Although we’re getting what I hope to be our last cold snap, it’s starting to look like spring in Knoxville and surrounding areas with a few early-blooming trees showing off their color. As a Knoxville landscape designer, I love Saucer Magnolias. Here’s why:
Saucer Magnolia (Magnolia x soulangiana)
What It Looks Like:
Saucer Magnolias have incredible white and pink blooms in late winter, helping to ring in the spring. In Knoxville and the surrounding areas, you’ll typically see these blooms peek out in early March. After the blooms have dropped, you’ll see dark green leaves that are big and broad. This contrasts nicely with its silvery-gray bark.
Where to Use It
A Saucer Magnolia will grow quickly to about 20-30 feet tall and equally wide so it’s a great choice if you’re feeling impatient. The beautiful structure of the tree, starting with its multiple trunks and moving up to its low, delicate canopy make it an excellent specimen tree that really shines in early spring.
What It Needs:
These trees prefer partial to full sun, but you’d do well to provide them some protection to help prevent Saucer Magnolias from blooming too early. Oftentimes, the buds of a Saucer Magnolia open too early and can become damaged from cold temperatures and frost. To help prevent this, avoid planting Saucer Magnolias where the plant might heat up too soon in the season such as near buildings where it’s insulated from cold.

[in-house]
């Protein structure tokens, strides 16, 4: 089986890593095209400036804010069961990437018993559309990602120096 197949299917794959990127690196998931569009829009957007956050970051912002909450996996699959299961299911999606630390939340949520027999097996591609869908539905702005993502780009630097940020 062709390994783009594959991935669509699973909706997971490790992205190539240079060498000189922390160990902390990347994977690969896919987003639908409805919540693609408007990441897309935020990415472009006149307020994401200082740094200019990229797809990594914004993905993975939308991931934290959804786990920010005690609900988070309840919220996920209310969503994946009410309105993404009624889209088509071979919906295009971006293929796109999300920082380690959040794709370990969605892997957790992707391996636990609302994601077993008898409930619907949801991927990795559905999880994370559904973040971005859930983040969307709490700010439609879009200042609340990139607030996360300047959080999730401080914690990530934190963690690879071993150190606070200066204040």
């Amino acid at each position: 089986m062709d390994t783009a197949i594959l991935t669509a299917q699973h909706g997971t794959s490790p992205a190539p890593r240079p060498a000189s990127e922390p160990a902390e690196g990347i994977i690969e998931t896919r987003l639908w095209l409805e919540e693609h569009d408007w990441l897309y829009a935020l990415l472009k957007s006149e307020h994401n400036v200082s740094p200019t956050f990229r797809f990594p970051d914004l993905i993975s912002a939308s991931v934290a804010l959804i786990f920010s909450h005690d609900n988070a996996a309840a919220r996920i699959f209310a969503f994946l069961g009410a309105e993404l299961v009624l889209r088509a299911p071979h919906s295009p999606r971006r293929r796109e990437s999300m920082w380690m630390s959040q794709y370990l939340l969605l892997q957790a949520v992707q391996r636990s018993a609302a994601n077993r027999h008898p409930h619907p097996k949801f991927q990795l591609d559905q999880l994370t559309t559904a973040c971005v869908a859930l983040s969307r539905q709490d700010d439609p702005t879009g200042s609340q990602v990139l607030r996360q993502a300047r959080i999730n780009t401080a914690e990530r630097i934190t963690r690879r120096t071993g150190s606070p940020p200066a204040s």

What to Pair It With
For an impressive look in your Knoxville landscaping, plant your Saucer Magnolia with low-growing, evergreen shrubs or groundcover. Consider David Viburnum for contrasting leaf texture; Blue Cascade Distylium for a smaller, darker leaf; or Liriope combined with a spring bulb mix such as Daffodils and Tulips.
For more springtime inspiration, check out another early-blooming tree and get inspired about bulbs from Julie’s trip to Salt Lake City. If you’re ready to get started on your next Knoxville landscaping project, call us at 865-765-5550 or fill out our contact form to schedule a free consultation.